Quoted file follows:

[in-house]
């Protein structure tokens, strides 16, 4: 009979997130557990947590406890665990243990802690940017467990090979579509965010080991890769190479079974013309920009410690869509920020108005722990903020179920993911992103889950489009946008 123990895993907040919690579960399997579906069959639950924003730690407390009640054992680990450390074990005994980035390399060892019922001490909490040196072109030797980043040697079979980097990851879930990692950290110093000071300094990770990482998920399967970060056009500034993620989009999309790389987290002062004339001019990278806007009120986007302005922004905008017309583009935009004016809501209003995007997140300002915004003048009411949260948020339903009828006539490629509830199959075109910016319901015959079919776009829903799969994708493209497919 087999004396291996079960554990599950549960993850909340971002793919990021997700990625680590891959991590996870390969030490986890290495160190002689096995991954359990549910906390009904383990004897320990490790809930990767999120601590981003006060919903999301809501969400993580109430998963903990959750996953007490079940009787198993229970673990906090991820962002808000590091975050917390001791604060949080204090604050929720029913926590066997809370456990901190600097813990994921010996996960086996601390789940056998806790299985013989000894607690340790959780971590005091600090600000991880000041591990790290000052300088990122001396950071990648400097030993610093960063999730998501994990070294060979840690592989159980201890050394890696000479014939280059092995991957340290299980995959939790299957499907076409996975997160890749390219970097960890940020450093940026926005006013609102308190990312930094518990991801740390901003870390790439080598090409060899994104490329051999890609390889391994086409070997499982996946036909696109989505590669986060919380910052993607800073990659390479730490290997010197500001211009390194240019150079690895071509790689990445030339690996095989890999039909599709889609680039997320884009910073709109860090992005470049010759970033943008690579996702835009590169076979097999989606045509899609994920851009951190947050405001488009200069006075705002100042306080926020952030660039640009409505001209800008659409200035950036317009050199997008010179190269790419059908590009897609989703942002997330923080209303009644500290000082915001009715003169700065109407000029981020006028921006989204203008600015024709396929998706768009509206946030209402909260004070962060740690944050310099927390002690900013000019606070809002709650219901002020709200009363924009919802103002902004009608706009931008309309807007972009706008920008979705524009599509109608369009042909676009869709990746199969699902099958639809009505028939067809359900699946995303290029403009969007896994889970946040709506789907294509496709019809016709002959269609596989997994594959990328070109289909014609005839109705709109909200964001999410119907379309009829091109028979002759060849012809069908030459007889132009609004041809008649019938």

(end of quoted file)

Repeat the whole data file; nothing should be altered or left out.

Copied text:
[in-house]
């Protein structure tokens, strides 16, 4: 009979997130557990947590406890665990243990802690940017467990090979579509965010080991890769190479079974013309920009410690869509920020108005722990903020179920993911992103889950489009946008 123990895993907040919690579960399997579906069959639950924003730690407390009640054992680990450390074990005994980035390399060892019922001490909490040196072109030797980043040697079979980097990851879930990692950290110093000071300094990770990482998920399967970060056009500034993620989009999309790389987290002062004339001019990278806007009120986007302005922004905008017309583009935009004016809501209003995007997140300002915004003048009411949260948020339903009828006539490629509830199959075109910016319901015959079919776009829903799969994708493209497919 087999004396291996079960554990599950549960993850909340971002793919990021997700990625680590891959991590996870390969030490986890290495160190002689096995991954359990549910906390009904383990004897320990490790809930990767999120601590981003006060919903999301809501969400993580109430998963903990959750996953007490079940009787198993229970673990906090991820962002808000590091975050917390001791604060949080204090604050929720029913926590066997809370456990901190600097813990994921010996996960086996601390789940056998806790299985013989000894607690340790959780971590005091600090600000991880000041591990790290000052300088990122001396950071990648400097030993610093960063999730998501994990070294060979840690592989159980201890050394890696000479014939280059092995991957340290299980995959939790299957499907076409996975997160890749390219970097960890940020450093940026926005006013609102308190990312930094518990991801740390901003870390790439080598090409060899994104490329051999890609390889391994086409070997499982996946036909696109989505590669986060919380910052993607800073990659390479730490290997010197500001211009390194240019150079690895071509790689990445030339690996095989890999039909599709889609680039997320884009910073709109860090992005470049010759970033943008690579996702835009590169076979097999989606045509899609994920851009951190947050405001488009200069006075705002100042306080926020952030660039640009409505001209800008659409200035950036317009050199997008010179190269790419059908590009897609989703942002997330923080209303009644500290000082915001009715003169700065109407000029981020006028921006989204203008600015024709396929998706768009509206946030209402909260004070962060740690944050310099927390002690900013000019606070809002709650219901002020709200009363924009919802103002902004009608706009931008309309807007972009706008920008979705524009599509109608369009042909676009869709990746199969699902099958639809009505028939067809359900699946995303290029403009969007896994889970946040709506789907294509496709019809016709002959269609596989997994594959990328070109289909014609005839109705709109909200964001999410119907379309009829091109028979002759060849012809069908030459007889132009609004041809008649019938």